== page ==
Dr. Dora Anne Mills is leaving her longtime post as Maine’s public health director to help reform MaineCare, the state’s Medicaid health insurance program for low-income and disabled residents.

Mills has been director of the Maine Center for Disease Control and Prevention — previously the Bureau of Health — for more than 14 years, serving in the administrations of both independent Gov. Angus King and Democrat John Baldacci.

Mills, a pediatrician, has overseen statewide public health initiatives such as cutting smoking rates among teenagers, increasing cancer screening rates and reorganizing the state’s public health system.

She will step down at the end of this year and start her new job Jan. 4 as medical director for MaineCare.

“This opportunity arose, and it seemed like a really good fit,” Mills said. “It really takes my experience practicing medicine in rural Maine and my experience in public health and really puts the two together.”

MaineCare is the state’s largest health insurer, providing coverage to about 340,000 children and adults. It has an annual budget of about $2.26 billion. The federal government pays two-thirds of that cost, and the state pays the rest.

Like Medicaid programs in other states, MaineCare is facing strong pressure to cut costs. The incoming Legislature is sure to look at MaineCare cuts for potential savings, even as state officials move forward with long-term reforms that they hope will reduce costs and improve health care quality starting in 2012.

MaineCare is preparing to shift to a managed care system, in which two or three private organizations selected by the state would provide coverage through their own health care networks. The managed care organizations would have financial incentives to reduce costs and keep their members healthy, Mills said.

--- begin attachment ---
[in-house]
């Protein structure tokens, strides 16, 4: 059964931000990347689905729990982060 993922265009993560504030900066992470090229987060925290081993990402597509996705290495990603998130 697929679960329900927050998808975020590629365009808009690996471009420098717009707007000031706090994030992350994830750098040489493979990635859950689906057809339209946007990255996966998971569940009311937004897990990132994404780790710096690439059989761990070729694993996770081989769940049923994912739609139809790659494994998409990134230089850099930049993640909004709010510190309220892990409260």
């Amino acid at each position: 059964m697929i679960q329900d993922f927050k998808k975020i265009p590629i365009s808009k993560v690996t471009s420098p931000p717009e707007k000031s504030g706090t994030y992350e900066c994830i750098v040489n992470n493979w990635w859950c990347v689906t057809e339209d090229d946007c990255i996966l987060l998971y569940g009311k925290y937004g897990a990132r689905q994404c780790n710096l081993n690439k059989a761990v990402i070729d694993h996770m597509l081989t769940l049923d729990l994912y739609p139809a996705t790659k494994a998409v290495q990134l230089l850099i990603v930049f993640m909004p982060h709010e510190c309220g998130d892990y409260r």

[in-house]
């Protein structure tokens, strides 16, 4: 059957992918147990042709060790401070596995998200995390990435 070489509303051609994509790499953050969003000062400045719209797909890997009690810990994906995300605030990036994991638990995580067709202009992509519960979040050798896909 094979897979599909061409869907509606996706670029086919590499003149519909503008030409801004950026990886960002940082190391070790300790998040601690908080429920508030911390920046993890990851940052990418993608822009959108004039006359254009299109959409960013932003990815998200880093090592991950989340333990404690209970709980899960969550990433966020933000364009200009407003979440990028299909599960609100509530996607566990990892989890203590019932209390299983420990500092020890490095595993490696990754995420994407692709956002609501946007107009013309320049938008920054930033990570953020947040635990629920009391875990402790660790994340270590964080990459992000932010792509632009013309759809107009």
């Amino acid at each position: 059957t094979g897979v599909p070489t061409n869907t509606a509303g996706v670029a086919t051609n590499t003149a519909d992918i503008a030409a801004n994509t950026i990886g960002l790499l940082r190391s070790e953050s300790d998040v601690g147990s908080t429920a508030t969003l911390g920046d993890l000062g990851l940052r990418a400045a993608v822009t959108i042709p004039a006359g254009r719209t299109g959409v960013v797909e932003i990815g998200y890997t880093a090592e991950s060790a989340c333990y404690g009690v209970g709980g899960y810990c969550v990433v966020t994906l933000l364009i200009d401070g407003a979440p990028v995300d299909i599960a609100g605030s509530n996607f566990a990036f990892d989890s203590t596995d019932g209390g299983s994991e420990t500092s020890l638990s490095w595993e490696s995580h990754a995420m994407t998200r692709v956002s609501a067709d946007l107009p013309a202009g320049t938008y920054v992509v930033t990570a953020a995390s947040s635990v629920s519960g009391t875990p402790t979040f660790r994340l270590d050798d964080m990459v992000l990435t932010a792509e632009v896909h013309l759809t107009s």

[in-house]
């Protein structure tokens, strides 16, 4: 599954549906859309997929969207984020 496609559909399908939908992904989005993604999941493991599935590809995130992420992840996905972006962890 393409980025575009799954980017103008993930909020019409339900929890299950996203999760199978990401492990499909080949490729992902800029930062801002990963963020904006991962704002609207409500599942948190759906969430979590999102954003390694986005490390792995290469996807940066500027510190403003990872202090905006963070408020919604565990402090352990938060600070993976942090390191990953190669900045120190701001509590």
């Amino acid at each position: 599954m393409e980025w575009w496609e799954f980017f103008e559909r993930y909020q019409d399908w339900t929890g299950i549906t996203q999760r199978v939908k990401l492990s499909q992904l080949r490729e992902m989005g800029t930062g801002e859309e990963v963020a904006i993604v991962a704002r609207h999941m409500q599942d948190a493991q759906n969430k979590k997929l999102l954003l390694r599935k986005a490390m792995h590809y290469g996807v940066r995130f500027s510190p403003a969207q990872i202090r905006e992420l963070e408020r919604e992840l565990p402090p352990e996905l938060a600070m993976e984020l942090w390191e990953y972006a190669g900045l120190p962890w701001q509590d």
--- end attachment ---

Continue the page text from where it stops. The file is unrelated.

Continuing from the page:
“We’re one of the last states to really convert Medicaid to managed care,” Mills said. “Many states are ahead of us, (and) what they’ve seen is a reduction in cost as well as an improvement in quality.”

Anthony Marple, director of the Office of MaineCare Services, said the state plans to seek proposals from private organizations in May and hopes to start the system for most MaineCare members in July 2012.

He said Mills, as MaineCare’s new medical director, will play a key role by making sure the managed care companies improve care and the wellness of their members as they bring costs down.

“Generally, the outcomes are better for the patients and the costs are lower,” Marple said. “The key to having this be successful is, you hold the managed care companies closely accountable to the quality measurements.”

Mills will help to create and monitor the quality measurements, and will work with the managed care companies to improve the health of MaineCare patients by cutting smoking rates and taking other public health initiatives.

“What we’ve done in public health, we can take the same strategies and the same lessons and apply them to MaineCare,” Mills said.

The shift to managed care is being watched closely by the medical community, as well as patient advocates, who want to make sure that the new system does not limit access to quality health care.

“It was somewhat inevitable that there would be a transition” to managed care, said Mitchell Stein, policy director with Consumers for Affordable Health Care. “If it’s going to be done, we just want to make sure it’s done correctly.”

Mills will be replaced as CDC director by Dr. Stephen Sears, Maine’s state epidemiologist. Sears will be the acting director, and the job will be filled on a permanent basis by the next commissioner of health and human services. Gov.-elect Paul LePage is expected to announce his choice for that Cabinet post soon.

As CDC director, Mills is not a political appointee. She said she did not change jobs because there will soon be a new governor and Republican-led Legislature. She said she is looking forward to working with the LePage administration and lawmakers in her role with MaineCare.

Mills was once active in Democratic politics and is part of a well-known family of Maine politicians and public servants. She is a sister of outgoing state Sen. Peter Mills, a Republican, and outgoing Attorney General Janet Mills, a Democrat.


Staff Writer John Richardson can be contacted at 791-6324 or at: [email protected]